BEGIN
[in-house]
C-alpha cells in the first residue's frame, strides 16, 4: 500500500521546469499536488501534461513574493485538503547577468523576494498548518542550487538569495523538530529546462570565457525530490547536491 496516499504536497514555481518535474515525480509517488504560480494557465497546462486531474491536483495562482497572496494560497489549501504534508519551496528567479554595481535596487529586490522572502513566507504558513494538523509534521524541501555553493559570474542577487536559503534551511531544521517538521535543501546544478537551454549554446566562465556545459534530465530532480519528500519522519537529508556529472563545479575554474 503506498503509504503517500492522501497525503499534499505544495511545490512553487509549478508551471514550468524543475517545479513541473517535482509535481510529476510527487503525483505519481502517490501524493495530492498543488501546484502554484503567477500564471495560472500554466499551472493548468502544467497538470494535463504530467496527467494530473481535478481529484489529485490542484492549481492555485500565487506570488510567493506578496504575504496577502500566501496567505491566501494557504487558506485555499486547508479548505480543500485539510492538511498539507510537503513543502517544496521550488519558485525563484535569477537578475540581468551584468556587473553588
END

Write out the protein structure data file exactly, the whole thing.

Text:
[in-house]
C-alpha cells in the first residue's frame, strides 16, 4: 500500500521546469499536488501534461513574493485538503547577468523576494498548518542550487538569495523538530529546462570565457525530490547536491 496516499504536497514555481518535474515525480509517488504560480494557465497546462486531474491536483495562482497572496494560497489549501504534508519551496528567479554595481535596487529586490522572502513566507504558513494538523509534521524541501555553493559570474542577487536559503534551511531544521517538521535543501546544478537551454549554446566562465556545459534530465530532480519528500519522519537529508556529472563545479575554474 503506498503509504503517500492522501497525503499534499505544495511545490512553487509549478508551471514550468524543475517545479513541473517535482509535481510529476510527487503525483505519481502517490501524493495530492498543488501546484502554484503567477500564471495560472500554466499551472493548468502544467497538470494535463504530467496527467494530473481535478481529484489529485490542484492549481492555485500565487506570488510567493506578496504575504496577502500566501496567505491566501494557504487558506485555499486547508479548505480543500485539510492538511498539507510537503513543502517544496521550488519558485525563484535569477537578475540581468551584468556587473553588